At some stage in the course of your driving life, it may become necessary for you to fit snow chains. Indeed, in some parts of Europe snow chain use is compulsory.
Wherever you intend to drive, whether it be here in the UK or further afield, you can only use chains if the road surface allows it – in other words, when there is snow or ice on the ground. In addition to that, there has to be sufficient space between the wheel and its arch. If you have a 4×4 you should be fine, but always check with your dealer, preferably a specialised one like Saxton 4×4, first.
Will the chains even fit?
Adding snow chains is always going to increase tyre dimensions. This can sometimes mean that chain come into contact with more than just your tyre. This can very serious repercussions, so before you do anything make sure you check with your dealer or your vehicle handbook first.
Have a second set of wheels on hand if you know you will need chains
If you know that chains are going to be needed, but you know they will not fit your tyres, then your only other option is to buy a second set. Check your handbook, and make sure you know which tyres and wheels you are going to need.
At this stage, if this is the road you have to go down, it makes sense to buy winter tyres. These, also, are mandatory in some European countries so be prepared if you’re driving abroad. Now you are certain that you have tyres that you can actually use, you can probably relax a little.
When are you meant to use chains?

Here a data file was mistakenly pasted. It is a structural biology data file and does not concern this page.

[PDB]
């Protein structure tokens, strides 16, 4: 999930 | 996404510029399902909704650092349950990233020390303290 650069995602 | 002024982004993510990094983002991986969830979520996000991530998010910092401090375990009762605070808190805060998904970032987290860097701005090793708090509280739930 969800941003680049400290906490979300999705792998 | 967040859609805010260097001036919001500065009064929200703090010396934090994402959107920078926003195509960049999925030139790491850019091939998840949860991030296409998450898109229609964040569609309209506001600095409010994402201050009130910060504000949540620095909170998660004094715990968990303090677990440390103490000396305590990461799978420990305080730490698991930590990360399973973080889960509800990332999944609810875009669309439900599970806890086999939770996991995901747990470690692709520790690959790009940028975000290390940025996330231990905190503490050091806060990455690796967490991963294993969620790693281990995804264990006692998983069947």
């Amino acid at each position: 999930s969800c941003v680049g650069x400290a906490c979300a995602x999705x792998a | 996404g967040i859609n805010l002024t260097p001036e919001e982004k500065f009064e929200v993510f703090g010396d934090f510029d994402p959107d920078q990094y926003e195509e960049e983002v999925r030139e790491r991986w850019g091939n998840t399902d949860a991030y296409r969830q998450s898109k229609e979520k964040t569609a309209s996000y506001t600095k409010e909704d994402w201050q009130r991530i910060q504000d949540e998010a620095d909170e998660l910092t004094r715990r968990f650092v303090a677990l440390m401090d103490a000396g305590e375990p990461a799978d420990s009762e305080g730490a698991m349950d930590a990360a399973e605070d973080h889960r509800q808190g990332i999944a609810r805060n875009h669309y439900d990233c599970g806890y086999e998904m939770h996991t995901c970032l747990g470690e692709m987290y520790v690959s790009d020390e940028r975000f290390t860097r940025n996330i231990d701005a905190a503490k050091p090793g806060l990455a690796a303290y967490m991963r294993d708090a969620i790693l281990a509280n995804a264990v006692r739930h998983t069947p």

As already mentioned, if the road surface does not have snow or ice compacted layers then chains are not an option. You don’t only risk damaging the road, but you could end up damaging your car two and be faced with two bills to pay.
Of course, here in the UK there is a gritting policy in place – so if you do fit chains here, be prepared to take them off and on again several times in a single journey.
Don’t get left out in the cold
These things do take a little practice, so try to get some in before you set off with chains in the boot. It’s no secret that snow chains can be very awkward to fit, especially if you haven’t done it before.
When the weather is a little warmer, make use of the time between snow drives by practicing fitting your chains. If you ever need to put your chains on part way through a journey, you will be eternally grateful that you practiced at home first.
How to drive with chains
Traction control should be turned off, as a rule, when driving with chains but check your handbook – it may be possible to drive with it still on. Keep in mind, that regardless of chains, you are still driving in potentially hazardous conditions so keep your speed down.
With a bit of luck you should be much more comfortable around snow chains, and don’t forget to practice!